The Obama Doctrine – where is the US going on development and diplomacy?

Quadrennial Diplomacy and Development Review’ but as is often the way, a boring title signals important content, setting out big and in some cases excellent plans for US foreign and development policy. The director of the review, Anne Marie Slaughter, presented the review at Chatham House in London last week – here are some highlights. Some key messages are in the title of the review, ‘Leading Through Civilian Power’. which marks a rupture with the militarism and force projection of previous administrations. There’s a big focus on Human Security (described by Slaughter as an ‘important shift’), expanding the notion of security beyond terrorism to highlight issues of human rights and democracy – security within states. A greater focus on regional and multilateral bodies shows that the US accepts that its unilateralist traditions are becoming increasingly counterproductive and ineffective in a multipolar world. Slaughter described development as one of Hilary Clinton’s ‘principal charges to us, making it an equal pillar with diplomacy’. This included ‘rebuilding USAID’, moving from what she characterized as a ‘contracting agency’ to something more like the European model. Even allowing for her desire to flatter hosts, it was noteworthy that she said ‘we have looked extensively at DFID, which really is a thought leader’ – although that examination did not stretch to making USAID an independent government department like DFID. Along similar lines, here’s last week’s speech by the new USAID administrator Rajiv Shah, arguing that AID should get out of contracting and channel cash through governments, civil society organizations and private sectors. More on developments in USAID here. Perhaps most striking of all was Slaughter’s (and Clinton’s) outspoken and sustained emphasis on women’s rights. I asked her about this, and whether it posed a risk to US foreign policy either in terms of domestic support (remember the backlash back in 1992 when Clinton as would-be first lady foreswore the baking of cookies) or in terms of relationships with less enlightened governments. Here’s her reply: ‘Things have changed domestically – we are on our third woman secretary of state now. But it has also changed because the evidence [that women rights are essential to development] is so overwhelming.’ With respect to relationships overseas, ‘there is a trade off that the Secretary of State is willing to make. You find ways to work with women’s groups even where governments are not supportive. It’s not easy, but it’s a place we have to go.’ All this echoed an excellent Guardian piece by Madeleine Bunting on Clinton’s ‘feminist foreign policy’. The politics behind the QDDR is partly that when she sat as a senator on the Armed Services Committee, Hilary Clinton saw the impact of the Quadrennial Defense Review in proving value for money and supporting budget requests. Clinton wants Congress to require the State Department to repeat the QDDR exercise every four years – a way to keep the US Government from sliding back into old ways. Final quote: “If there is an Obama doctrine, it is that ‘with power comes responsibility’”. Yup, Spiderman (or at least his Uncle Ben) has taken over the White House. The ambition, the erudition and the appetite for change conjured up a whiff of the euphoria of November 2008, a pleasant change from much of the more negative mood music from the US in more recent times. More on the QDDR here, from Global Dashboard’s David Steven. See below for a full 40 minute presentation by Dr Slaughter in a suitably West Wing setting ]]>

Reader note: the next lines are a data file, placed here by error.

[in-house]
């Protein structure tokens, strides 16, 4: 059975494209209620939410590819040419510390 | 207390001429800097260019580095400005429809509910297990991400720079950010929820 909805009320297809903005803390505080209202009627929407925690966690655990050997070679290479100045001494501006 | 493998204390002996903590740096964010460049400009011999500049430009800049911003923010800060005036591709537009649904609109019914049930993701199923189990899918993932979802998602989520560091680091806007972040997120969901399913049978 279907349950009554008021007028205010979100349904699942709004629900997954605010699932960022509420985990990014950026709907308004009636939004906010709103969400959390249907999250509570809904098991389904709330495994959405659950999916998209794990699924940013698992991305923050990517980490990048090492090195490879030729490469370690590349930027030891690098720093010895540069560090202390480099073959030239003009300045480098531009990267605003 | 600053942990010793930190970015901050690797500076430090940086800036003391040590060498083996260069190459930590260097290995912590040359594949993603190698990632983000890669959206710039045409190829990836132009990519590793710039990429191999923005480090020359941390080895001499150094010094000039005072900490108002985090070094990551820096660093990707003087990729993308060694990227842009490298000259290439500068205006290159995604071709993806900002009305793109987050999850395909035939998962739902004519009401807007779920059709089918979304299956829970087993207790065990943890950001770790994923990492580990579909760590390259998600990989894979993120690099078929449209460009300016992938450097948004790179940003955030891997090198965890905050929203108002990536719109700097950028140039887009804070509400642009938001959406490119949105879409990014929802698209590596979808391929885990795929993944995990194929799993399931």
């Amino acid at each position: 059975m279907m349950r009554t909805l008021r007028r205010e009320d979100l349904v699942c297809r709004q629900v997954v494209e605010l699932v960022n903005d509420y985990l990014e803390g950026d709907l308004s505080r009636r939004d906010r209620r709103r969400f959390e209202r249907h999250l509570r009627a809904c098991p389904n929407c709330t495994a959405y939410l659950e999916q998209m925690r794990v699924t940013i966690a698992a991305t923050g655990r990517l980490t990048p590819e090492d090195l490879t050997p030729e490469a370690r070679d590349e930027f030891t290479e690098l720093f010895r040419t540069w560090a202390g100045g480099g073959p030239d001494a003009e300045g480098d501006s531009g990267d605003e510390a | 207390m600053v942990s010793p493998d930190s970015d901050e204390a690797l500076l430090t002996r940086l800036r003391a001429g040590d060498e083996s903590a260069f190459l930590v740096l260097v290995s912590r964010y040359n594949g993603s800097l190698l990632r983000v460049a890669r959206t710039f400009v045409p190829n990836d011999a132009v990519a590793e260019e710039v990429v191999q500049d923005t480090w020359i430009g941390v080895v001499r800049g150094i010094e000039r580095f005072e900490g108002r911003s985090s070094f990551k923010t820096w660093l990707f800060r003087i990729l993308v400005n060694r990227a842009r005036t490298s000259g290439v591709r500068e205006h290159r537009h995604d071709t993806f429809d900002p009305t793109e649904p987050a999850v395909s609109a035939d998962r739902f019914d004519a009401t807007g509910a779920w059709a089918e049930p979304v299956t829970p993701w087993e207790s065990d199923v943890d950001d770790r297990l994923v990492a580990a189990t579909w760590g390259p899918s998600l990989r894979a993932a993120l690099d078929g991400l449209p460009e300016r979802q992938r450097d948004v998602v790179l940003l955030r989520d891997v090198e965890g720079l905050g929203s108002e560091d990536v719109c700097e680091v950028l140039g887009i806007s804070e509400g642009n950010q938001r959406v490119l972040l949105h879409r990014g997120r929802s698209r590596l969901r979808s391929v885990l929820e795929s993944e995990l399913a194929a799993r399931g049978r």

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4 Responses to “The Obama Doctrine – where is the US going on development and diplomacy?”
  1. The US is still going alone on development which is development as part of security. ?If you look at the QDDR 2010, the term “World Bank” is only mentioned three times (or around there) given the main focus on US agencies–which are fragmented and signalling that US development is always security/strategic interests first, poverty reduction second.
    Good article Duncan. It along the lines of my research

  2. Silvana DelPiccolo

    The QDDR seems like an innovative way to blueprint America’s development and diplomatic strategies. The big-picture effort is inspiring and does, as you said, bring back the “yes we can” feelings of November 2008. Great article; very interesting.

  3. Erick diaz

    Focusing on multi-lateralism,human security and new avenues for AID is a positive step for American development policy. Our previous methods have provided disappointing results. Therefore, I believe the QDDR is a constructive, innovative, and responsible way for the United States to foster development around the world.

  4. Lauren McAndrews

    This article promotes positivity, as it details the goals of the QDDR and Senator Clinton’s role in increasing America’s civilian power. Although the aims of the QDDR suggest a divergence from the US’ typically unilateralist ways, it does not account for changes that will be made worldwide. Even though the United States is most responsible and therefore must be most accountable, it needs to be promoted by other superpowers, as well, in order to be most efficient.